Notices for Sunday 12th March 2017

Jesus said, “You’re absolutely right. Take it from me: Unless a person is born from above, it’s not possible to see what I’m pointing to—to God’s kingdom.”
John 3:3 (Message)

Father God help us in our faith to be born again and enter the world with a new set of guiding principles, a new way of approaching everything.
Amen.

Welcome to our preacher this morning who is Rev John Wiggall
After service tea hosts Chris and Joan

Our thanks for the flowers this morning which are given by Jacquie Robinson in memory of Pamela Sinclair
Organist: Lydia Edwards

Sunday 19th March Church Anniversary
11.00am           Rev Richard Sharples (Parade)
Vestry Steward – Ian
Door Steward – Val
Tea Hosts – Val and Barb

Diary Dates

March
Tue 14th       Oasis of Silence – Regent Street at 12.30pm         for 20 minutes
Tue 14th       Developing Dementia Friendly Churches Llangollen Pavilion 9.30am to 3.30pm
Fri 17th        Friday Lunch Club 12 noon in the hall £3
Fri 17th        Men’s Supper here 7.00pm. Rev John Wiggall
Sat 18th       Sparks of Light, Bayston Hill Methodist Church, Iona Community 10.00am to 4.00pm
Wed 22nd     Midweek Communion at Regent Street, 11.15am
Sun 26th       Messy Church in the hall 4.00pm to 6.00pm
Tue 28th      Coffee Morning Llangollen 10.00am
Tue 28th      Abermorddu School Choir and Buckley Brass in the hall 7.30pm Tickets £6
Thu 30th      Circuit Meeting at Rhosddu 7.30pm
Fri 31st        Sankey Evening at Overton 7.00pm

Please pray for the following:
Isobel Holroyd
Dorreen Holroyd
Michael Shipley
Keith and Myra Baugh
Evelyn Taylor
Pete and Ruby Kasprowicz
Gwyneth Williams

All those who care for those in need.
We thank God for answered prayer and ask that he helps us to understand that all things do work together for good.

John 3:1-17

Now there was a Pharisee named Nicodemus, a leader of the Jews. He came to Jesus by night… John 3:1-2

What does it mean to be born again? In the vernacular of this age, the language has come to suggest some sort of metaphysical transformation, a shift that promises eternal reward. Believe in Jesus and you are born again, the logic goes, and then you get to go to heaven. For many being born again is the culmination of the Christian task, but for Jesus and his followers this second birth marked a beginning of a dangerous and fraught journey. It entailed leaving behind the safety nets woven and stored up in life and starting fresh, aligned with something new, something politically subversive, socially fraught, and existentially threatening.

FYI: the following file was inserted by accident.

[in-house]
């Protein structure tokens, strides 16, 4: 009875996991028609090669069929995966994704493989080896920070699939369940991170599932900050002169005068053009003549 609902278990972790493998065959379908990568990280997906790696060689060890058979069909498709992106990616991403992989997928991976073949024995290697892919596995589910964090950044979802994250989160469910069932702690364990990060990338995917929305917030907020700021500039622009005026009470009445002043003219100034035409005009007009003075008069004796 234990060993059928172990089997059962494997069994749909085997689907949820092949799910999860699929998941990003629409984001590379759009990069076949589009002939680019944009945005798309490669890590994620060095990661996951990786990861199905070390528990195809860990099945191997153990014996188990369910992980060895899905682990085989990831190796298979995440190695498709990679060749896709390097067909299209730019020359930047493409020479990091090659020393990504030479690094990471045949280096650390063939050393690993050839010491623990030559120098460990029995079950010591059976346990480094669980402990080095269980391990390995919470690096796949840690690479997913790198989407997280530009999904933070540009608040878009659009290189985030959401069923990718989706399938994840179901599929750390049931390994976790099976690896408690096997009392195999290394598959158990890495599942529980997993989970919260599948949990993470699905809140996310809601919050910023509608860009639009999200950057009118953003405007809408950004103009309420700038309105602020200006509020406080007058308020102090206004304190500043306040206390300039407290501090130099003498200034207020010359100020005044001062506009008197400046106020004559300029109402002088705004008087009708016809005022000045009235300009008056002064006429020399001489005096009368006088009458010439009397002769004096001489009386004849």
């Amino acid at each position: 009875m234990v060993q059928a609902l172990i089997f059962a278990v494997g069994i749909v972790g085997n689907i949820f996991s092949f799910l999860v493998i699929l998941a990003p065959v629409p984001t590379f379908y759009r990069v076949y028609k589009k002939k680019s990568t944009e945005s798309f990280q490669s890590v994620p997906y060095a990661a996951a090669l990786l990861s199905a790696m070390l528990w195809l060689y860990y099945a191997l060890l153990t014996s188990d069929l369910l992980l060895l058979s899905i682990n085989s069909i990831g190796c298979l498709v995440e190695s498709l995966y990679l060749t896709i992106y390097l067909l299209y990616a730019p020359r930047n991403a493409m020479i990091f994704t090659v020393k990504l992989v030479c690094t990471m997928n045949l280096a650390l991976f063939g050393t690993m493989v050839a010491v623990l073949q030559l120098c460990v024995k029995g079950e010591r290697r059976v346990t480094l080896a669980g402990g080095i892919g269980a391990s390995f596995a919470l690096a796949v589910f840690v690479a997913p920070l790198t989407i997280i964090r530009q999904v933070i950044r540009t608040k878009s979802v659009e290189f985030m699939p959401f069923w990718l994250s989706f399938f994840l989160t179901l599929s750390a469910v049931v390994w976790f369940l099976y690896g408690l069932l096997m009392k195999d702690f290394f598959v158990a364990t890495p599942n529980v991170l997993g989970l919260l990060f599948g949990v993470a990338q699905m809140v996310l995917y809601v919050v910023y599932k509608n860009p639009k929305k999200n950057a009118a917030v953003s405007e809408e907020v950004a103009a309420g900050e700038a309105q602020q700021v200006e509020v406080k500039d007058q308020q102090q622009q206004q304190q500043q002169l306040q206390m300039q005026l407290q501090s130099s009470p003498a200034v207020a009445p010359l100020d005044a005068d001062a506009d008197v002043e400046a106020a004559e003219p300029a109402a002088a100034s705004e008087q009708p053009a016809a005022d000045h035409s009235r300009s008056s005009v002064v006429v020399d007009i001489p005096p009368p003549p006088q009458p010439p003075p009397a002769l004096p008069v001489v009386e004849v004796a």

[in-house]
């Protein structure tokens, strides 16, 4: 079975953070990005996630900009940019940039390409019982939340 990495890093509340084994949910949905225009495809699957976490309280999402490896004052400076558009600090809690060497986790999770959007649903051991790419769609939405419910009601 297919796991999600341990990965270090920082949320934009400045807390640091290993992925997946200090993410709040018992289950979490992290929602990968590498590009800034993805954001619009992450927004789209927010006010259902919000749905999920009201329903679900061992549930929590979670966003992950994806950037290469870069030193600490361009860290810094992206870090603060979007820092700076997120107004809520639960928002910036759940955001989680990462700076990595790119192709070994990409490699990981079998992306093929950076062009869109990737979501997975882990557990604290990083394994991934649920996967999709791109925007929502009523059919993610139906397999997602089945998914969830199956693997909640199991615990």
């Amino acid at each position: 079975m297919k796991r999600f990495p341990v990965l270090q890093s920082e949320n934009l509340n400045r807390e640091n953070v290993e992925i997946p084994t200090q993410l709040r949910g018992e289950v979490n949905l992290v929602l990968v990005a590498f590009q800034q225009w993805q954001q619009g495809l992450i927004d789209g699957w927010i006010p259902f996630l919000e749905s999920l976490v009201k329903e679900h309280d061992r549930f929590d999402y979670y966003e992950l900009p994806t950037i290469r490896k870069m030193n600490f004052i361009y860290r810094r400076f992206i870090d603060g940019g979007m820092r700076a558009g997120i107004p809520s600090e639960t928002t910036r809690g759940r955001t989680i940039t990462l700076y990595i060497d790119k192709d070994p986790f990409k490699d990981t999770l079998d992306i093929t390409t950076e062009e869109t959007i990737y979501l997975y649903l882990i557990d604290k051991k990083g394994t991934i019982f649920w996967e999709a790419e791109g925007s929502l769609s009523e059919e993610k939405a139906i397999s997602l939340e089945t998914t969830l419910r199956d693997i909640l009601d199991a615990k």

The second birth of water recalls Jesus’ own emergence from the waters of the Jordan. It recalls Israel’s own emergence from slavery into liberation through the waters  of a parted sea. In short, it recalls moments when people have set out on new and treacherous journeys, called by God to make themselves in a new image. To forge an identity apart from the markers that had shaped them and re-imagine their communities and their very bodies as God might.

The second birth as a boundary marker after which the world is to be conceived differently. Like the new community forged by laws given in the wilderness, or the new life of Christians on the other side of baptism. To be born again is to enter the world with a new set of guiding principles, a new way of approaching everything, and a radically altered perception. Thus, this second birth is a politically subversive act.

Jesus is asking Nicodemus to be born in a new way, to be born from above, to bear God’s logic amongst a world that functions astray from the will of the divine. Jesus is asking Nicodemus to be on the ground floor of something new. To turn away from what has been done before, to turn away from the rules and logic that have ordered his life up to this point, to emerge anew into the world.

Although Nicodemus seems confused by his conversation with Jesus, he had to have expected something like it. Nicodemus came to Jesus at night. His behaviour suggests that he knew he was defecting, at least in some small way, by going to speak with this radical Rabbi, and Jesus does not disappoint. He calls Nicodemus to walk away from the power and privilege of his leadership position and join a lost cause for justice and liberation, to cast in his lot with outcasts.

Jesus is pushing his followers to understand that new life emerges constantly from the old, that God sends new life from above and that new perspectives that interrupt our new habits. This is what Jesus names as salvation. God sent Jesus so the world might be saved through him. Through his message of love and the vision he bears. Through the human transformation he facilitates and for the radical departures he encouraged. To be political followers of Jesus demands a similar radical departure from norms and a similar willingness to boldly make all things new.

Rev John Allen, Chaplain to the Occupy Wall Street Movement, New York, USA

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